Alex Corrigan

Ditching Traditional XML Parsing

A simple alternative for manipulating XML

I have been working on some test automation that involves publishing various XML messages over JMS and checking how and what the system under test did with them. There is about 25 of them at last count, and each is distinct. Distinct in that they come from different source systems. They each share the same base schema and some common elements, but at the same time each has something unique about it.

There is not a lot I care about in these messages other than a hand-full of, perhaps no more than 10 or so, specific field values which I want to manipulate before publishing in order to run different scenarios. For example, prices, instruments, currencies and trading counter parties. It is not an uncommon task when testing APIs or other message based interfaces.

There are some established Java libraries out there for this kind of thing:

  • You can use something like JAXB to unmarshal an XML string to an object first before changing the necessary fields, marshalling it as new string and then publishing it. The objects need to be defined first by way of generating them from the XML schema.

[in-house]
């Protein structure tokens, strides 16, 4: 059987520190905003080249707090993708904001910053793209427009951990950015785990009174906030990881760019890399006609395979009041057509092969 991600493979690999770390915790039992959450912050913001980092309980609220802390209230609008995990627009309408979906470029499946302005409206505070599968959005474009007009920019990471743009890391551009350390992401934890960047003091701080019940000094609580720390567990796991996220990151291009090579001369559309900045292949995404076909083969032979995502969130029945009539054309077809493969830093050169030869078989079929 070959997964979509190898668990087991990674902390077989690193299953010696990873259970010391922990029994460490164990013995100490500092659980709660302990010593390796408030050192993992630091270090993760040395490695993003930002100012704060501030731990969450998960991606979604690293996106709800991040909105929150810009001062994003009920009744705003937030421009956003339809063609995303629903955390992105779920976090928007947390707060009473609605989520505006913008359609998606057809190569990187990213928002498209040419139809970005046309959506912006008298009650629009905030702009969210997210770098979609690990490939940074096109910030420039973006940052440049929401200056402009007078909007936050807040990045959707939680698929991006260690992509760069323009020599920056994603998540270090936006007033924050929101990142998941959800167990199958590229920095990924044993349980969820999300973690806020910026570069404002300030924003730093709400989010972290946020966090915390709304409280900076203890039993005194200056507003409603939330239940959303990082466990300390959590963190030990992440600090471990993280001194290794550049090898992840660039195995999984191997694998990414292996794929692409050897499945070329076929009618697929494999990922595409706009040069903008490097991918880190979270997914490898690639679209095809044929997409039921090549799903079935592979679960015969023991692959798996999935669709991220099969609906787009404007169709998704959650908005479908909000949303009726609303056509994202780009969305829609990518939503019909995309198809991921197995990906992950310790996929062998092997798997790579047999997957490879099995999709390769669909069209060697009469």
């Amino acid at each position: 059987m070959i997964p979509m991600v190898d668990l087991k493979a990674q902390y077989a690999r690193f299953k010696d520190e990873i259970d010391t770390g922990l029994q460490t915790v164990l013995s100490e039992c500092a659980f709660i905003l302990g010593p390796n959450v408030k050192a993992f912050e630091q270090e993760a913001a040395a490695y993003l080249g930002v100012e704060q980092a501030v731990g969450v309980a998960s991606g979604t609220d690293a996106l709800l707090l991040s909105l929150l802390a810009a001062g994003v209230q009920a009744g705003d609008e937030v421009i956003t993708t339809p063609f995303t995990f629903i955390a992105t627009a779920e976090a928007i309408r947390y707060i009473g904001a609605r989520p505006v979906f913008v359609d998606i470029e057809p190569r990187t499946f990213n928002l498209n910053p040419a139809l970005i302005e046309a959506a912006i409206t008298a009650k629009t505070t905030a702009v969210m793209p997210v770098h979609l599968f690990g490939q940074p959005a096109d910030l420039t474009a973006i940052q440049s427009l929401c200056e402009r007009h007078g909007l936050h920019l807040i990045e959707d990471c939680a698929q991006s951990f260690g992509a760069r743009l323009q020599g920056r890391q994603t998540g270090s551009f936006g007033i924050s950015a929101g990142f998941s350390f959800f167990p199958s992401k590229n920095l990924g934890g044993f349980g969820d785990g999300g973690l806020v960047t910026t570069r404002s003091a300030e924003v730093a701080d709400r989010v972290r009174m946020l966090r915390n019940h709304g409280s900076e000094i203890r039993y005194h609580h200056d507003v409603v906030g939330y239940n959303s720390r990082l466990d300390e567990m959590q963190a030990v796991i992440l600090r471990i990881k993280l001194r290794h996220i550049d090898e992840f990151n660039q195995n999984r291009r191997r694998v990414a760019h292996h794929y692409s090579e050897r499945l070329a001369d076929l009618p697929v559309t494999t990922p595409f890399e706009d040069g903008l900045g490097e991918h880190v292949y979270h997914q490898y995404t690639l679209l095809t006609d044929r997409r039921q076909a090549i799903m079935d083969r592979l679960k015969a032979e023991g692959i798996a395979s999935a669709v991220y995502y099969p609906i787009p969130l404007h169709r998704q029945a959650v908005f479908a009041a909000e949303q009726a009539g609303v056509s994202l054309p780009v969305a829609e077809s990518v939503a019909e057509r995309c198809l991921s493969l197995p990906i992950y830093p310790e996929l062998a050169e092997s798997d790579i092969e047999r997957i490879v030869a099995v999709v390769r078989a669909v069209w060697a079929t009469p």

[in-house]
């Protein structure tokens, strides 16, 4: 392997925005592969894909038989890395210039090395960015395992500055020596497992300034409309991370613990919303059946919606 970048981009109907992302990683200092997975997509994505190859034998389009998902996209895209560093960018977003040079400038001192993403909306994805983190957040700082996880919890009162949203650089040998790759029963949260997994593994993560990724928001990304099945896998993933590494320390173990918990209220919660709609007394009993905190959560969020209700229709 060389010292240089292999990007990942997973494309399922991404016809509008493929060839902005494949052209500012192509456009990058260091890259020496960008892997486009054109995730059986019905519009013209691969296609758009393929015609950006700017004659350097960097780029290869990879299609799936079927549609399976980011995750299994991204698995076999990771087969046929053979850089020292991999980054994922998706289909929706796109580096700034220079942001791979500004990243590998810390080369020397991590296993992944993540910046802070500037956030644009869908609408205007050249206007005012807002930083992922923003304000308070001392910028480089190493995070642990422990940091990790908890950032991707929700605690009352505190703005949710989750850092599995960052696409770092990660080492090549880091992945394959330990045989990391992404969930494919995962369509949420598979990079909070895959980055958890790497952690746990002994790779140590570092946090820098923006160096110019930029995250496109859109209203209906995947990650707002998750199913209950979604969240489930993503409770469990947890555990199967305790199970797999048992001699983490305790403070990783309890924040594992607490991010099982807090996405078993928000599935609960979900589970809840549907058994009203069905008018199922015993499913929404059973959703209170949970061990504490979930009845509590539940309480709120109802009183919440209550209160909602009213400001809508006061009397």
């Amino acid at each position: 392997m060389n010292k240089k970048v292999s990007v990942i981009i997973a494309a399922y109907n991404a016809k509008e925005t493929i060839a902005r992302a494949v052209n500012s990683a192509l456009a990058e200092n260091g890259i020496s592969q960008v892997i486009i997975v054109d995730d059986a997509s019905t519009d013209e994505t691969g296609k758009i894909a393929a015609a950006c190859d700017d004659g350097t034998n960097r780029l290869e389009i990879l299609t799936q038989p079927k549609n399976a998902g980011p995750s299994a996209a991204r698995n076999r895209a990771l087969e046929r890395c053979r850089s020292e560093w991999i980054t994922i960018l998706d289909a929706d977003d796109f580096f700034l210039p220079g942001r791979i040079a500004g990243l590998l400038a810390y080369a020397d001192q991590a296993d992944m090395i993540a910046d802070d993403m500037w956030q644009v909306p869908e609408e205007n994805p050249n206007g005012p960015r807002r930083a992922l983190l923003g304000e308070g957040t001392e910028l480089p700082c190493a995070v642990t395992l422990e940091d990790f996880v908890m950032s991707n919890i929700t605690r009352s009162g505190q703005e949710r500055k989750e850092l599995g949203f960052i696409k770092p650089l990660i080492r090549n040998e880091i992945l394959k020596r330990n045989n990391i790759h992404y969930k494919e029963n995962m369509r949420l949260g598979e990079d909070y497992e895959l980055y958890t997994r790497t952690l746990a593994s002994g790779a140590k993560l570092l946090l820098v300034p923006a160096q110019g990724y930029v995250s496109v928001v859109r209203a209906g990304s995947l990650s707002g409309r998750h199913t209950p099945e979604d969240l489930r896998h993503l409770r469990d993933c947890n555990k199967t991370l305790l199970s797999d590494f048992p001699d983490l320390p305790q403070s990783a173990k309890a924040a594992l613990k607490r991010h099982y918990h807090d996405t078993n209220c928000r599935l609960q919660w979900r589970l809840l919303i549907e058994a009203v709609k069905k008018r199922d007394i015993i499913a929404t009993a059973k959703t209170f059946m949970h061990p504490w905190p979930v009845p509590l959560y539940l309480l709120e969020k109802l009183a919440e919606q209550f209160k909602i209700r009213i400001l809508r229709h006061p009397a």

• Or you can go the XPATH route and parse the XML string to a document object and edit the fields that way.

I only wanted to touch a few of fields in each message so originally went with the XPATH approach. It worked for a while but I eventually got frustrated with the number of paths I was having to manage. Despite each of my template messages being based of the same schema, the fields were not located in the same path in one message to the next.

Eventually, probably in an actual fit of rage (I don’t recall now), I ripped up the rule book and chose to just treat each of the messages as a string. Pure and simple. In each message I placed tokens that represented the particular data types to be substituted when parsing it. So for those prices I used a token like {{price}} and with the power of regular expressions just replaced it for a real price from the scenario being tested.

Since implementing this I haven’t regretted it once. Sometimes I feel I have broken an unspoken rule by not using one of the other approaches, but at the end of the day my solution works. It is simple, reliable and allows me to move on with less pain.

The inspiration for this, at the time, was from HTML templating engines like Jinja and Handlebars.js. What my code is doing though is probably most like Mustache, a more recent discovery. I have yet to investigate if I could actually use the Java library of this instead.

It is possible that there may be some sacrifices though regards to the performance of parsing and manipulating those strings. I haven’t measured it. To be honest, performance was not a major concern for me, it is fast enough for my needs.